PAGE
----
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The Manifesto - Insight Into Official Declaration 1
TitleThe Manifesto - Insight Into Official Declaration 1
Publication TypeBook Chapter
Year of Publication2021
AuthorsBlack, Susan Easton
Book TitleRestoration Voices Volume 2: Insights and Stories of the Doctrine and Covenants
Volume2
Number of Volumes2
ChapterOD 1
PublisherBook of Mormon Central
CitySpringville, UT

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The Morrill Anti-Bigamy Act, the first US federal legislation against the practice of plural marriage, was signed into law on July 1, 1862, by President Abraham Lincoln. The act was intended to punish those practicing plural marriage, or what the US government called “polygamy.” Twenty years later, on March 14, 1882, the Edmunds Act, an amendment to the Morrill Act, was signed into law by President Chester Arthur. This act restricted the rights of those practicing plural marriage to vote, serve in public office, or serve on a jury. The Edmunds-Tucker Act of 1887 dis-incorporated The Church of Jesus Christ of Latter-day Saints and the Perpetual Emigrating Fund. It also authorized the seizure of Church property not used directly for religious purposes. In May 1890 the US Supreme Court upheld the constitutionality of the Edmunds-Tucker Act.

The Supreme Court decision and the anti-polygamy laws exerted great pressure upon Church leaders to end the practice of plural marriage. In 1890 President Wilford Woodruff stated, “Inasmuch as laws have been enacted by Congress forbidding plural marriages, which laws have been pronounced constitutional by the court of last resort, I hereby declare my intention to submit to those laws, and to use my influence with the members of the Church over which I preside to have them do likewise.”[1]

On September 25, 1890, Wilford Woodruff said,

I have arrived at a point in the history of my life as the president of the Church of Jesus Christ of Latter-day Saints where I am under the necessity of acting for the temporal salvation of the church. The United States government has taken a stand and passed laws to destroy the Latter-day Saints on the subject of polygamy, or patriarchal order of marriage; and after praying to the Lord and feeling inspired, I have issued the following proclamation which is sustained by my counselors and the twelve apostles.[2]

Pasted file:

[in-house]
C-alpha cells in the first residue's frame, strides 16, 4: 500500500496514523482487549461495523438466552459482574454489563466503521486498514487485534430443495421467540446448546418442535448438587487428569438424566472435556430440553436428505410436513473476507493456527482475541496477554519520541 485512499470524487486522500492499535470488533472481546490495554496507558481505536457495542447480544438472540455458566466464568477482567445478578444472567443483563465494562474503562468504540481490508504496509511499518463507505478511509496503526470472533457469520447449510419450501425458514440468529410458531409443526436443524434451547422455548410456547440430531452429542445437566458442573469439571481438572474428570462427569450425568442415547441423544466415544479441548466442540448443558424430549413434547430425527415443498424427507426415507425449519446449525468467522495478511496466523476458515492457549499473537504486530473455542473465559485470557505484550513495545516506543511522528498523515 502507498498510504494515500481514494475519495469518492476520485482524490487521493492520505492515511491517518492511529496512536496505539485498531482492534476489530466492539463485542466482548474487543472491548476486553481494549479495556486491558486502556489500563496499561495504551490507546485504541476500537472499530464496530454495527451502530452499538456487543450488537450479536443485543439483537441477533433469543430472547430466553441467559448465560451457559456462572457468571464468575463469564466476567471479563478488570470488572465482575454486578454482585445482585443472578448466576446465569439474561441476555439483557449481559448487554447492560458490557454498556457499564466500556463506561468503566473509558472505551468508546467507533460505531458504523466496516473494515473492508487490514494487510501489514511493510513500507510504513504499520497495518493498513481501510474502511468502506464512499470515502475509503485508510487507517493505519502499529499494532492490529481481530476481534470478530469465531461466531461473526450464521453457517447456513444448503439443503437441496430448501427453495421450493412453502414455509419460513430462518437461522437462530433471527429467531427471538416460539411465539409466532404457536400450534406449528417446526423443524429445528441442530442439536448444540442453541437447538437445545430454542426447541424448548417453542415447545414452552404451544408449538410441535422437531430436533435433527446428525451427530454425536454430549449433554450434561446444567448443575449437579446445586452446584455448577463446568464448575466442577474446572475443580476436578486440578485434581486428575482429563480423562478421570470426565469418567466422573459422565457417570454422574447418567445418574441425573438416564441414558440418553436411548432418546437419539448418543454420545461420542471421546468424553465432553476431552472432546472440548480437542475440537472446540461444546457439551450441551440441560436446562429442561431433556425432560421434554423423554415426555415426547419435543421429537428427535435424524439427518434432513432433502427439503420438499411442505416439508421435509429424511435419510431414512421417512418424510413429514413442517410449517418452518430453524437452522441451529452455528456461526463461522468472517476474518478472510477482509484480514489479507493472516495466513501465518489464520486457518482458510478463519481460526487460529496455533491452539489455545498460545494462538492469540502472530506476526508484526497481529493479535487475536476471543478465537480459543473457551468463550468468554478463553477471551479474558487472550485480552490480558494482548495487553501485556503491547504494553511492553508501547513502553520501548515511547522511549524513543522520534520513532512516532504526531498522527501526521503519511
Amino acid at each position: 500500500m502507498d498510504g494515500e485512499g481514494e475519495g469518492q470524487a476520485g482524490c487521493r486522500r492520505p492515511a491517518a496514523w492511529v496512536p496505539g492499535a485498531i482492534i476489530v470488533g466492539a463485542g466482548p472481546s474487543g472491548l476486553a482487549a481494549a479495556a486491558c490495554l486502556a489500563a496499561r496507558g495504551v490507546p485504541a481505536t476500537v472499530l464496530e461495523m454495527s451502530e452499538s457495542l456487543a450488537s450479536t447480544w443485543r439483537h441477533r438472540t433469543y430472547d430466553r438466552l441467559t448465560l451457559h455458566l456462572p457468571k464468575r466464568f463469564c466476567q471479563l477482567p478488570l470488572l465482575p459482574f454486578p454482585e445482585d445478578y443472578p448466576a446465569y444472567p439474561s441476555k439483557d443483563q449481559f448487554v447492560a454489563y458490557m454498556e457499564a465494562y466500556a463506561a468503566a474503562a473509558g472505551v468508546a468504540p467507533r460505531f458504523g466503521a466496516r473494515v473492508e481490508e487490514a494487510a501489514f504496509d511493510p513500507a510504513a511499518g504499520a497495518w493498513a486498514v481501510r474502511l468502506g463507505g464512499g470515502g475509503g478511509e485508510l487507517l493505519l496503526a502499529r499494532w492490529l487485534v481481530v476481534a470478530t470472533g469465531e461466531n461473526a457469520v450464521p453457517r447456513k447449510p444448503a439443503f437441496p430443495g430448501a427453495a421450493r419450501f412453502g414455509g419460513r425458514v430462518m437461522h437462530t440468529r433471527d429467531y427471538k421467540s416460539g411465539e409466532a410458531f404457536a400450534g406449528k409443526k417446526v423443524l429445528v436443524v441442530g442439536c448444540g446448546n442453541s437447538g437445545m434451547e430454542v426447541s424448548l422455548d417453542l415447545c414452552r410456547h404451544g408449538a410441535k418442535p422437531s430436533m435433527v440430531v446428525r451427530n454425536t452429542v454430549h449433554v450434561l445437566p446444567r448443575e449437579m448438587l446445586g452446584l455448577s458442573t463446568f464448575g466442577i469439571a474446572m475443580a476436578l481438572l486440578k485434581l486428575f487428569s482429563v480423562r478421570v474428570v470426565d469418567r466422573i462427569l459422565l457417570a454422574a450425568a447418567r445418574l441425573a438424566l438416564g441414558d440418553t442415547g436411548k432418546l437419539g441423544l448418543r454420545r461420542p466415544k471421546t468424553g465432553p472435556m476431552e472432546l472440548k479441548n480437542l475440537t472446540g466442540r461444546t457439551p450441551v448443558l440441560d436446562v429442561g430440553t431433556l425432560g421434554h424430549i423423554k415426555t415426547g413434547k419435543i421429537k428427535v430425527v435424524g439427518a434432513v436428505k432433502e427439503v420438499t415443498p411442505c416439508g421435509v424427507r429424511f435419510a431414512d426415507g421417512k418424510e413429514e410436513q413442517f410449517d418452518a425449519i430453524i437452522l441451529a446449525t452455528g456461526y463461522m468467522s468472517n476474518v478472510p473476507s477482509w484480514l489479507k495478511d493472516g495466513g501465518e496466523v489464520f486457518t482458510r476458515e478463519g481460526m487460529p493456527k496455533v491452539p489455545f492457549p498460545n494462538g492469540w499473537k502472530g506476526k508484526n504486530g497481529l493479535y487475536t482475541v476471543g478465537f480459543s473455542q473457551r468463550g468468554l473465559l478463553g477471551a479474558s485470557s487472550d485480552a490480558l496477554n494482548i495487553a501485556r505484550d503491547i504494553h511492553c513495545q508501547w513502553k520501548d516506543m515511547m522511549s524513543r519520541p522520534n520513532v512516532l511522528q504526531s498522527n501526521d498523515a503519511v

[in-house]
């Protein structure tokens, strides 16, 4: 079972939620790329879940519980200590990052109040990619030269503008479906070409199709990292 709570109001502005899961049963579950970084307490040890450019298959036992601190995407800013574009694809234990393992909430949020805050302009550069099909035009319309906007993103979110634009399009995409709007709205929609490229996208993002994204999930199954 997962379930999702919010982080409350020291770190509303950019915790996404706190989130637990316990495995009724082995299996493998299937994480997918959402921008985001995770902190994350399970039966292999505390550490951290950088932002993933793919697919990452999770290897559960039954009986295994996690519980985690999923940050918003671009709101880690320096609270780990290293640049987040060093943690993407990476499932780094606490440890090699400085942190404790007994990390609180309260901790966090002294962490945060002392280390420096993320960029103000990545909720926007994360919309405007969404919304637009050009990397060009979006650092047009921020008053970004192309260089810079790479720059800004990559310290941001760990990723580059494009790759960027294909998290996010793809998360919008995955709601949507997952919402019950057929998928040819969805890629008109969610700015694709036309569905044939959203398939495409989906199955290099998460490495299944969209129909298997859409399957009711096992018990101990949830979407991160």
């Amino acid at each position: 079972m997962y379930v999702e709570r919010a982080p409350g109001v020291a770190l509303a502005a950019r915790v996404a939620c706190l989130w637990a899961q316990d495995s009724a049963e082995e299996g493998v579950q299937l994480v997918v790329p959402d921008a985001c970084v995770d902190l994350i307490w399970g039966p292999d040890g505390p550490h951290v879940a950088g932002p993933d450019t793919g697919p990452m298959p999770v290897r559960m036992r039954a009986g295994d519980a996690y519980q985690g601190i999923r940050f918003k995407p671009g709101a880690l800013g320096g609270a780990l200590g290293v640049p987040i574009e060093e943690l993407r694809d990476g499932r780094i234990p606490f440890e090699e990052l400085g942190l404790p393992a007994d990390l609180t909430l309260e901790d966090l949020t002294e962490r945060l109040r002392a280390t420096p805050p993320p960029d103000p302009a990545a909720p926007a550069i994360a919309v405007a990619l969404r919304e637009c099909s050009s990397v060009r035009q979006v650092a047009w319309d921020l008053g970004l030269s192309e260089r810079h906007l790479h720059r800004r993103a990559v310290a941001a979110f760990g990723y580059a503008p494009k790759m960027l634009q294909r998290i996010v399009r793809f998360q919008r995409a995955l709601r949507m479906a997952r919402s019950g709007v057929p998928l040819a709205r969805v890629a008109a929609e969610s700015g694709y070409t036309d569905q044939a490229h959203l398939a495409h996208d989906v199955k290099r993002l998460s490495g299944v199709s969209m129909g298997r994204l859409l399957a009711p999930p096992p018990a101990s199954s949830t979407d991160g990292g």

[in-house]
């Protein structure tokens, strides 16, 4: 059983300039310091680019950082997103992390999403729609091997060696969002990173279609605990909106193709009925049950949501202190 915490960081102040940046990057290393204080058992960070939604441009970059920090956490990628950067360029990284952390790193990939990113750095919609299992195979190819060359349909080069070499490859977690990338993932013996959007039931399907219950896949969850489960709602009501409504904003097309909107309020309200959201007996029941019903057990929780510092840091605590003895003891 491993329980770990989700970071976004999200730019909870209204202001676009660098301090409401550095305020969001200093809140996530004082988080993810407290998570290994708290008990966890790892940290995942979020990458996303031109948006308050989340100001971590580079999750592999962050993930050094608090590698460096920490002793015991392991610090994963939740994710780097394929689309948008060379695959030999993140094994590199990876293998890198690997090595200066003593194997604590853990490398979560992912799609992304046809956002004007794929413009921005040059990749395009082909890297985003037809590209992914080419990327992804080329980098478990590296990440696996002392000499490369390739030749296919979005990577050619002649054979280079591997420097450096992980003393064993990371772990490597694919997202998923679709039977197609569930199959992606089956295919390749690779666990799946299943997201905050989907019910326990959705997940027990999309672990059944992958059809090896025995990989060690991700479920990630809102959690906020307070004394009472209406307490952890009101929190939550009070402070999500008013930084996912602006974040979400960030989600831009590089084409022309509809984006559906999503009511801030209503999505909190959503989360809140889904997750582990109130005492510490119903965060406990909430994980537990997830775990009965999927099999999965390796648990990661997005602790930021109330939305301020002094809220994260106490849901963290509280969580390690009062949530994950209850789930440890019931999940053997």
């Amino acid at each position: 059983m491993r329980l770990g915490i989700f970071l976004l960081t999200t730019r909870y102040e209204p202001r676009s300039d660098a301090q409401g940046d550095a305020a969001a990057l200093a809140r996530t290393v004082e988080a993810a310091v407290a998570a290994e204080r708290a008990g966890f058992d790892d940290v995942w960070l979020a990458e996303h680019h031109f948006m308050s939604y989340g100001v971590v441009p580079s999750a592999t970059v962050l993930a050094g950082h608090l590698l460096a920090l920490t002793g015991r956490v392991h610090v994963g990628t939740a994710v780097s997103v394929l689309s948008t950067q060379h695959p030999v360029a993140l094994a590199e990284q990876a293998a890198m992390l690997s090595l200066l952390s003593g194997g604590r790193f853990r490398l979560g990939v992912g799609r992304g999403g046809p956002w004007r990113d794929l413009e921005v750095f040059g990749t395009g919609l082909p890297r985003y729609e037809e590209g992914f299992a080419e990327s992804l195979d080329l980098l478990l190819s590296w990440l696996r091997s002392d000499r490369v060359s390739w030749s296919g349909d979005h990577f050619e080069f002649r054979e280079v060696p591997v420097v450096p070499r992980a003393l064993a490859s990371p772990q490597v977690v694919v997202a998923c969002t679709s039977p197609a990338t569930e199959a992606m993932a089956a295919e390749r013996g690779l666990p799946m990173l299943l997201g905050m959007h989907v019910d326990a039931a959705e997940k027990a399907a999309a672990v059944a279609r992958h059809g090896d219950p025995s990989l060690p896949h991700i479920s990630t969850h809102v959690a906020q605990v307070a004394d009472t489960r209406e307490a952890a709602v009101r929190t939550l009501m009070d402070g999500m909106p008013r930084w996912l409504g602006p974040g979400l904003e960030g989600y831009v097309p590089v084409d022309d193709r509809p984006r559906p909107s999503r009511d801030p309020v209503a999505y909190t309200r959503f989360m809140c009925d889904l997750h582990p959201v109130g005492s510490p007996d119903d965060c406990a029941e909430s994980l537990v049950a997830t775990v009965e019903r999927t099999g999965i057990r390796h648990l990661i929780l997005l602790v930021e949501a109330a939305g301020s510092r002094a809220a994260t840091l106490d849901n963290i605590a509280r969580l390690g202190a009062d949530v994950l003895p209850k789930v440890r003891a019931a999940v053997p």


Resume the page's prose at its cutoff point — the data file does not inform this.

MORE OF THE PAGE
The Plural Marriage Manifesto, now known as Official Declaration 1, was presented to Church membership for a sustaining vote at the October 1890 general conference. A sustaining vote was given. Of the Manifesto, President Woodruff said,

The Lord showed me by vision and revelation exactly what would take place if we did not stop this practice. ... All ordinances would be stopped throughout the land of Zion. Confusion would reign throughout Israel, and many men would be made prisoners. ... But I want to say this: I should have let all the temples go out of our hands; I should have gone to prison myself, and let every other man go there, had not the God of heaven commanded me to do what I did do; and when the hour came that I was commanded to do that, it was all clear to me. I went before the Lord, and I wrote what the Lord told me to write.[3]

The Manifesto that President Woodruff wrote, as revealed to him by God, constituted a dramatic turning point in the history of The Church of Jesus Christ of Latter-day Saints. Plural marriage as officially authorized and practiced by Latter-day Saints ended.

[1] “Official Declaration,” Deseret Evening News, September 25, 1890.

[2] James R. Clark, Messages of the First Presidency (Salt Lake City, UT: Bookcraft, 1965), 3:192.

[3] Discourses of Wilford Woodruff (Salt Lake City, UT: Bookcraft, 1990), 214–16.

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Scripture Reference

Official Declaration 1:1

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